I have noticed that in charts parsing the Declensions and Conjugations of Latin words, that the words are sometimes parsed with what looks like multiple options. For example, if you take the root "aufĕro" you can parse the Indicative Plural Perfect form of the root to "abstulerāmus", simple enough. However, the Infinitive Future form is parsed as "ablat (ūrūm, –am, –ūm) esse". How does one read the parsing given the multiple dashes in the middle of the word?
Those aren't dashes in the middle of the word, they're a typical way to say a word has multiple possible endings. What's atypical is the parentheses, it would be more sensible to write ablaturum, -am, -um. But even that is incomplete.
What you have to understand is that Latin does not really have a future infinitive. Instead it uses the infinitive of sum – which is esse – together with the appropriate form of the future participle of the verb. This, by the way, is called a periphrastic form.
As you perhaps already know, Latin verbs form not just the forms found in the conjugation tables, but also a few other forms, including several that are in effect adjectives: the past, present and future participle and the gerund(ive). The future participle is a first/second declension adjective, meaning it has three different nominative singular endings for masculine, feminine and neuter gender: -us, -a, -um. In the case of aufero, that's ablaturus, ablatura, ablaturum. These are of course just the nominative singular forms, in principle the participle exists in all cases like any other adjective.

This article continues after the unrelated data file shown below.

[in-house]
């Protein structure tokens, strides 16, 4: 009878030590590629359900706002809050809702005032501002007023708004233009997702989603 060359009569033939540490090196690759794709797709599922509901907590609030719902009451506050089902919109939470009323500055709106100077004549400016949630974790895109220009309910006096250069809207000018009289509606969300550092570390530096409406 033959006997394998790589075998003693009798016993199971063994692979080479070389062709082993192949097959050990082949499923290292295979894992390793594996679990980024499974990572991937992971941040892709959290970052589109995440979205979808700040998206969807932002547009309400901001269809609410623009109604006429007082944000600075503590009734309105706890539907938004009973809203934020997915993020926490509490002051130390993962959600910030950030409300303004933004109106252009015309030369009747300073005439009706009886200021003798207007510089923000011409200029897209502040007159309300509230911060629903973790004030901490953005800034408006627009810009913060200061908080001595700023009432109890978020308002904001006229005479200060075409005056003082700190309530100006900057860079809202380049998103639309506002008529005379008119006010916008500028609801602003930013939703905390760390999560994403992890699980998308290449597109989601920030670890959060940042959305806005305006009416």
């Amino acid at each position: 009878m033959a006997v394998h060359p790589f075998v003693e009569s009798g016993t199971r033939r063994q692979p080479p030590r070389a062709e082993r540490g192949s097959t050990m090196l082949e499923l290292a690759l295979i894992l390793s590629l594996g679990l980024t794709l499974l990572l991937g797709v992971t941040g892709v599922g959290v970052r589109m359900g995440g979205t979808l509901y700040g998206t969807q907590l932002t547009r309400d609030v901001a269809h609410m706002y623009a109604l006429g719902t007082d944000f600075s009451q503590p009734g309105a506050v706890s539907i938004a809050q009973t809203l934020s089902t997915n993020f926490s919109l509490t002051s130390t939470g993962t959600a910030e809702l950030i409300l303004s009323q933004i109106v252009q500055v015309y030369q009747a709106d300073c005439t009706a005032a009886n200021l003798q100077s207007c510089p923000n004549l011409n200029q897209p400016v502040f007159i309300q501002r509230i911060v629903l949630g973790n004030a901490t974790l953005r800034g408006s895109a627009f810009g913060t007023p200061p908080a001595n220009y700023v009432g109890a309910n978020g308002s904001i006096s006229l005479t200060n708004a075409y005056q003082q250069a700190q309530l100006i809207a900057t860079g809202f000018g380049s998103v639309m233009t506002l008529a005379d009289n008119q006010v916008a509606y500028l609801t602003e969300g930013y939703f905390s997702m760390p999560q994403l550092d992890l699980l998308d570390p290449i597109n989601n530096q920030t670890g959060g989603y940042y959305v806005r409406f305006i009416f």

Now, which form is appropriate depends on context. Infinitives have subjects, and those subjects are either in the nominative or in the accusative, and they can of course be any number and gender. And the participle has to agree with that subject in all three categories: case, number and gender.
So let's say we want to say “I know the woman will take away the gold”:
Scio mulierem aurum ablaturam esse.
The construction (Accusativus cum infinitivo, or AcI for short) calls for an accusative, the subject is feminine and singular, so the form is ablaturam. If I wanted to say “I know the soldiers will take away the gold,” it would be milites aurum ablaturos etc.
There is also an NcI calling for the nominative. Not sure how common it is in practice, but let's say we had the English sentence “The Romans are said to be about to abduct the Sabine women,” we'd get:
Romani Sabinas ablaturi esse dicuntur.
(Slightly convoluted example, but you get the idea.)
So this is what that table is trying to tell you. The future infinitive has many forms, and your table gives you three, in a slightly compressed form.